Anti-parasite drug’s use at Arkansas jail sparks probe

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LITTLE ROCK, Ark. (AP) — The Arkansas Medical Board has opened an investigation following reports that inmates at a county jail were prescribed an anti-parasitic drug to combat COVID-19 even though it hasn’t been approved to treat the coronavirus.

Board Director Amy Embry on Thursday declined to elaborate on the panel’s investigation, which she said began in the last two days. Embry said the investigation came in response to multiple complaints related to news reports about the use of ivermectin at the Washington County jail.

Washington County’s sheriff confirmed Tuesday night that jail inmates had been prescribed ivermectin, but did not say how many. It wasn’t clear if all the inmates who were prescribed the medication had tested positive for COVID-19.

“There is an open investigation and we can’t comment on it right now,” Embry told The Associated Press.

Dr. Rob Karas, the jail’s physician, has said no inmates were forced to take the the drug.

Karas responded to KNWA/FOX24 with a statement Thursday which can be read below:

My name is Dr. Robert Karas.  I am a licensed medical doctor and operate two urgent care clinics in Northwest Arkansas.  Additionally, I (along with a large and dedicated staff) provide all medical services to detainees at the Washington County Jail through my company Karas Correctional Health, PLLC.  Yesterday it was brought to my attention that a local politician questioned my practice of prescribing Ivermectin to COVID-19 patients in the Washington County Jail.  Following the ensuing news coverage, I have received numerous requests for interviews and comments.  I am too busy treating sick patients to respond to every inquiry and, quite frankly, am concerned that media attention will only serve to further politicize a non-political issue to the detriment of the sick patients I see every day. 

The COVID pandemic has wreaked havoc across the world.  The original strain of the virus and the new Delta variant represent a public health crisis that has strained the resources of our communities and healthcare systems.  While the entire country has suffered tremendously, the virus poses a particularly high risk here in Arkansas as a result of low vaccination rates.  My overworked staff and I have cared for thousands of COVID patients including family members and friends over the course of the last year and a half.  Like all medical providers, we have watched some of those patients become hospitalized, intubated and die.   The development of safe and effective vaccines has been a tremendous asset in the fight against COVID, and the research as well as my personal observations suggest that the vaccines are tremendously effective in preventing serious illness among the infected, and that they represent our best first line of defense against the virus.  However, the availability of vaccines does not change the day-to-day reality of caring for sick patients.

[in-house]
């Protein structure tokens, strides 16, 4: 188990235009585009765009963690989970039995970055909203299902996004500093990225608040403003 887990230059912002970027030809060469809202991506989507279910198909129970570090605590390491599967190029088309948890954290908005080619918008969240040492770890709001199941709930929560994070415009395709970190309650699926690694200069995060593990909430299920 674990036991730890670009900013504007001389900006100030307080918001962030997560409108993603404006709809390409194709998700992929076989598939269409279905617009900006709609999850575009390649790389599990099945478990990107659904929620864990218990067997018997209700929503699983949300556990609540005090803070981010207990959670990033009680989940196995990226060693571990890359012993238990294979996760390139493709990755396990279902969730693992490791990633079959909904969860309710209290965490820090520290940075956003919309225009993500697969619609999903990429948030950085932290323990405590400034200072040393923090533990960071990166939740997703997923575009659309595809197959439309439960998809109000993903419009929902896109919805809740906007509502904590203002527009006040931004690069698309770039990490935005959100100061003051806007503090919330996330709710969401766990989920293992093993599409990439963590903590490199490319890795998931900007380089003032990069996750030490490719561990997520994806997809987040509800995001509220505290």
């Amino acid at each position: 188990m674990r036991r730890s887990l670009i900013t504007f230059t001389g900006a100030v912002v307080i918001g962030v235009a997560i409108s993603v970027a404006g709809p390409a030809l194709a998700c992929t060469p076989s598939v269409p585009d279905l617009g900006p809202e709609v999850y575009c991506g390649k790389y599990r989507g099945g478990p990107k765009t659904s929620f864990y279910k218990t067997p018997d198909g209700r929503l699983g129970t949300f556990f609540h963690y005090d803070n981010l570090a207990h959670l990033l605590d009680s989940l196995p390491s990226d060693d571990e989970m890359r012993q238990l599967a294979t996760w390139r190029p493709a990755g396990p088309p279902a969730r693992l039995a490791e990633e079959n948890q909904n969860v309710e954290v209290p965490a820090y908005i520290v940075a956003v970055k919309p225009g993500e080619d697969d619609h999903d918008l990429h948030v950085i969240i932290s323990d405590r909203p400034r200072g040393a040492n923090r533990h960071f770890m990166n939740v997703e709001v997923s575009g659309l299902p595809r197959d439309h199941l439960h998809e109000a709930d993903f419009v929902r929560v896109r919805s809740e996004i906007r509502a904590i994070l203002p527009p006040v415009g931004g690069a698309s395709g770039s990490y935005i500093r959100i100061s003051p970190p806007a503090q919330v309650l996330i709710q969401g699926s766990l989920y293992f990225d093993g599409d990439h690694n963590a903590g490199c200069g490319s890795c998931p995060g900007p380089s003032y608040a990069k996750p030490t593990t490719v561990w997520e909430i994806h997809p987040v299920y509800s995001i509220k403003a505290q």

In late 2020, we began what I consider compassionate use of Ivermectin as part of a comprehensive plan of care for both clinic and jail patients who had become significantly sick from COVID.  Ivermectin is an antiparasitic medication with a lengthy track record of safe administration around the world.  Over the last forty years, it is estimated that four billion doses have been administered – primarily to patients with parasitic infections in developing countries.  Ivermectin has FDA approved on-label uses in humans in the United States, and dosing schedules and side effect profiles are well understood.  While the medication has not been approved by the FDA for treatment of COVID-19 patients, in-vitro and controlled studies as well as a significant amount of anecdotal evidence suggests that Ivermectin may significantly improve outcomes for critically sick COVID-19 patients.

In my medical judgment, weighing the known risks and side effect profile of Ivermectin against the potential benefits supports the administration of Ivermectin (which we obtained from a licensed pharmacist in dosages and compounds formulated for humans) to COVID-19 patients.  I do not have the luxury of conducting my own clinical trial or study and am not attempting to do so.  I am on the front line of trying to prevent death and serious illness.  I am proud of our track record in both of my clinics and at the jail in particular, where not one single patient of the five hundred plus who have followed our plan of care has been hospitalized, intubated or died. 

I do not own an interest in any pharmacy and receive no benefits whatsoever from prescribing Ivermectin.  It is a generic medication.  I have no ambitions or agenda other than caring for the sick.  I continue to urge the public to get vaccinated, to get tested if symptoms are present or exposure has occurred, and to seek the immediate medical care and advice of a licensed physician if you feel sick.  Medications such as Ivermectin should only be prescribed by a doctor and self-administering over the counter or improperly sourced Ivermectin is foolish and dangerous.  Ultimately this is a national health crisis and not a political issue, and I will continue striving for the best outcomes possible for my patients. 

Dr. Rob Karas

The U.S. Food and Drug Administration has approved ivermectin for use by people and animals for some parasitic worms, head lice and skin conditions. The FDA has not approved its use in treating or preventing COVID-19 in humans.

Embry declined to say who was the target of the board’s investigation. The board has authority over physicians, but not jail facilities.

Copyright 2021 Nexstar Media Inc. All rights reserved. This material may not be published, broadcast, rewritten, or redistributed.

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